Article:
The Midlands area includes the Cotswold Hills to the south, the Northamptonshire uplands to the east, the Peak District to the north and is bounded by the Welsh border to the west.
It includes the Severn and Avon valleys, with their rivers flowing to the south, and the valley of the eastward-flowing Trent in the northern part of the area. Between these 3 valleys is a plateau of altitude 100 - 250 metres, with industrial Birmingham and the Black Country. The Avon and Severn valleys combine in the Vale of Evesham, noted for horticulture. To the west of the Severn are the foothills of the Welsh mountains, rising to about 540 metres in the Clee Hills. To the south of the Avon, the limestone uplands of the Cotswolds rise in a steep escarpment and extend north-eastwards with more gentle slopes into Northamptonshire and Leicestershire. To the north, the Peak District has extensive areas of upland, rising to over 400 metres in north Derbyshire.
The Midlands lies at the geographic heart of England. As such, it has a climate that is essentially transitional between northern and southern England in terms of temperature and between Wales and eastern England as regards rainfall.
Select a UK regional climate:
Mean annual temperatures over the region vary from around 8 °C to just over 10 °C. The highest values occur in the lower Severn valley, whilst the lowest occur at the higher altitudes such as the Peak District. Over the UK, mean annual temperatures range from about 7 °C in the Shetlands to over 11 °C in Cornwall and the Channel Islands.
Temperature shows both a seasonal and a diurnal variation. Minimum temperatures usually occur around sunrise and maximum temperatures are normally 2 or 3 hours after midday. Since the Midlands region is at some distance from the sea, with its moderating effects on temperature, the annual range is more pronounced than in most parts of the UK. Sharp winter frosts are common and there are occasional very hot summer days, particularly in the south and east of the region. These temperature extremes of both winter and summer are a key characteristic of the Midlands climate.
January is the coldest month, with mean daily minimum temperatures varying from just below 0 °C to about 1.5 °C. The higher values occur in the lower Severn valley and are due to the incursion of milder maritime air via the Bristol Channel. Cold air drainage into the river valleys results in large-scale frost hollows, with the Severn, Wye and Avon valleys enhancing the general frostiness of the western half of the Midlands. With snow cover, some remarkably low temperatures have been recorded, such as -25.2 °C at Shawbury, Shropshire on 13 December 1981 and -26.1 °C at Newport, Shropshire on 10 January 1982. This value at Newport is the lowest ever recorded in England.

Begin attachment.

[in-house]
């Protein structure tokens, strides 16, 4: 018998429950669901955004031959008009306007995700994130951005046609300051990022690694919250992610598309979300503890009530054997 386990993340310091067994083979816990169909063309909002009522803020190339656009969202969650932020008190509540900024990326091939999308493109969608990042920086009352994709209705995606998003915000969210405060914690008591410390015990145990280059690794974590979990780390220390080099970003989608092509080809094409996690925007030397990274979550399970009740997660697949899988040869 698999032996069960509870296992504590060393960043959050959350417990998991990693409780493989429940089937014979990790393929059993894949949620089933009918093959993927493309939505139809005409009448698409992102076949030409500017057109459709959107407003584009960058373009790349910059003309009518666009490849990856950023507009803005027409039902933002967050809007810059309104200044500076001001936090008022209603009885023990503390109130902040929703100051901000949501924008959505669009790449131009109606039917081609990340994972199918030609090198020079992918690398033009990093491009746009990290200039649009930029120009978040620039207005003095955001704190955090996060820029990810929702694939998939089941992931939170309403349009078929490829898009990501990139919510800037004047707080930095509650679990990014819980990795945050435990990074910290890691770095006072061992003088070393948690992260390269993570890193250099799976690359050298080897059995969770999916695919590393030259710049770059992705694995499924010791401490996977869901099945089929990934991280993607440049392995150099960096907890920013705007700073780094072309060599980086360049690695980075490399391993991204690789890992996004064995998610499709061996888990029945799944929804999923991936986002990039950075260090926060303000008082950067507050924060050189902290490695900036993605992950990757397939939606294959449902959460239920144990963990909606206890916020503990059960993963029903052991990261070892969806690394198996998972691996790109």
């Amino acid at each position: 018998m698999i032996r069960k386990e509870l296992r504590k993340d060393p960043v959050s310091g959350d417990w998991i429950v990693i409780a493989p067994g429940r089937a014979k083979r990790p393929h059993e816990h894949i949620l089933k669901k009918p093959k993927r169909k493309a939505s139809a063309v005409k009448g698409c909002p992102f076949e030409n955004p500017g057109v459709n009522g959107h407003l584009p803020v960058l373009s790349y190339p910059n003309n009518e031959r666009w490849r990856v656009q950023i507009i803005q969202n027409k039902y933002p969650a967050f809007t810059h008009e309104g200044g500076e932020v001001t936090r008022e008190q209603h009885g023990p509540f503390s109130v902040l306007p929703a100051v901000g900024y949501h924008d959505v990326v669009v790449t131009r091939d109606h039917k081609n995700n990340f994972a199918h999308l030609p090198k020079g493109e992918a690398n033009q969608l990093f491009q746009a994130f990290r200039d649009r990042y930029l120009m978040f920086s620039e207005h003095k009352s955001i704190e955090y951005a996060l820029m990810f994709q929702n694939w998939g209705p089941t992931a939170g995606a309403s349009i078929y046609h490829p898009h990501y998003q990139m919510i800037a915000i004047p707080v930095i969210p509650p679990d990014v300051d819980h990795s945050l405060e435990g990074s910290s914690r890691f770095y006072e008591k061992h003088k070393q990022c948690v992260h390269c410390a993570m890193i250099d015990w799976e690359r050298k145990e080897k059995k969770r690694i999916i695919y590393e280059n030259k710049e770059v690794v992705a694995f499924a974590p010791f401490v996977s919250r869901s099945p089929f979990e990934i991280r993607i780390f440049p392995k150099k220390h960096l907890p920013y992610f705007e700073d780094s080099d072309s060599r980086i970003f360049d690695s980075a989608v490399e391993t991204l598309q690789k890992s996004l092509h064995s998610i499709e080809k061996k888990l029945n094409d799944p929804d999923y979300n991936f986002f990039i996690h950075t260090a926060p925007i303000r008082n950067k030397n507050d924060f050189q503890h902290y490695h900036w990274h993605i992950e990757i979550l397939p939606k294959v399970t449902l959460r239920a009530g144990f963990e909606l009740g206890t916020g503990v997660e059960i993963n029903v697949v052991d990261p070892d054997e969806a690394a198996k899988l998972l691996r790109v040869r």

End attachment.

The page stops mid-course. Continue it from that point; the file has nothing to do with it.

July is the warmest month, with mean daily maximum temperatures approaching 22 °C in the south and east Midlands. The highest July mean daily maxima occur in the London area (22.5 °C) whilst the lowest occur in the Shetlands (15 °C). Extreme maximum temperatures can occur in July or August. For example, on 3 July 1976 35.9 °C was recorded at Cheltenham and on 9 August 1911 36.7 °C occurred at Raunds, Northamptonshire. On 3 August 1990, temperatures exceeded 34 °C widely over the Midlands, with 37.1 °C at Cheltenham, a new national record. This stood until the heat wave of August 2003, when 38.5 °C was measured at Faversham, Kent.
The variation of mean daily maximum and minimum temperatures month by month, together with the highest and lowest temperatures recorded, is shown for Brize Norton (Oxfordshire) and Keele (Staffordshire). These graphs reflect the similarity in mean temperatures across the region, with only a gradual south to north gradient. However, extreme minima are dictated more by local topography.
Frost is a widespread, occasionally marked, characteristic of the Midlands. An 'air frost' occurs when the temperature at 1.25 metres above the ground falls below 0 °C, whereas incidence of a 'ground frost' refers to a temperature below 0 °C measured on a grass surface. The average number of days with air frost in the Midlands varies from about 40 a year in the lower Severn valley to over 65 a year in the Peak District and sheltered areas of the Welsh Marches. Ground frost occurs on average on about 100 to 125 days per year, with a similar distribution to air frost.
The graphs show the average frequency of air and ground frost at Brize Norton and Keele. These show that, although the summer months are usually free of air frost, ground frost may occur at any time of the year, especially at sites in valleys.
The number of hours of bright sunshine is controlled by the length of day and by cloudiness. The day is shortest in December and longest in June and so in general December is the dullest month and June or July the sunniest.
In general, sunshine duration decreases with increasing altitude, increasing latitude and distance from the coast. Industrial pollution and smoke haze can also reduce sunshine amounts but, since the Clean Air Act of 1956 and a decline in heavy industry, there has been an increase in sunshine duration over the industrial Midlands.
Average annual sunshine durations over the Midlands range from less than 1350 hours in the higher northern and western fringes to about 1500 hours near the southern boundary. These figures compare with values of less than 1100 hours a year in the Shetland Islands to over 1750 hours along the south coast of England and over 1900 hours in the Channel Islands. The tendency for convective cloud to develop over inland areas in summer leads to sunshine averages that are lower than coastal sites.